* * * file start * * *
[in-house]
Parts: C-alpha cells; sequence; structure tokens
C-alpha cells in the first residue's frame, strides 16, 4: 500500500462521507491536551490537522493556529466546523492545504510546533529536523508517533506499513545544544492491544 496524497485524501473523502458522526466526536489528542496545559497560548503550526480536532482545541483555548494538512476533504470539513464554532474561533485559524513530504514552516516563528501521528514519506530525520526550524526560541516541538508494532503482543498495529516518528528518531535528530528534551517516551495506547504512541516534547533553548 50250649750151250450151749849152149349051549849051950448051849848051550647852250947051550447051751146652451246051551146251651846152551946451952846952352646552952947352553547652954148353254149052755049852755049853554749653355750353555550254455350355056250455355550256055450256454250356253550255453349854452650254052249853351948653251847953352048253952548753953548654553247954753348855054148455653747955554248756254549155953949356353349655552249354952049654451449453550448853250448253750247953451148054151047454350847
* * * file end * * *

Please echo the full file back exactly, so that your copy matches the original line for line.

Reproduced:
[in-house]
Parts: C-alpha cells; sequence; structure tokens
C-alpha cells in the first residue's frame, strides 16, 4: 500500500462521507491536551490537522493556529466546523492545504510546533529536523508517533506499513545544544492491544 496524497485524501473523502458522526466526536489528542496545559497560548503550526480536532482545541483555548494538512476533504470539513464554532474561533485559524513530504514552516516563528501521528514519506530525520526550524526560541516541538508494532503482543498495529516518528528518531535528530528534551517516551495506547504512541516534547533553548 50250649750151250450151749849152149349051549849051950448051849848051550647852250947051550447051751146652451246051551146251651846152551946451952846952352646552952947352553547652954148353254149052755049852755049853554749653355750353555550254455350355056250455355550256055450256454250356253550255453349854452650254052249853351948653251847953352048253952548753953548654553247954753348855054148455653747955554248756254549155953949356353349655552249354952049654451449453550448853250448253750247953451148054151047454350847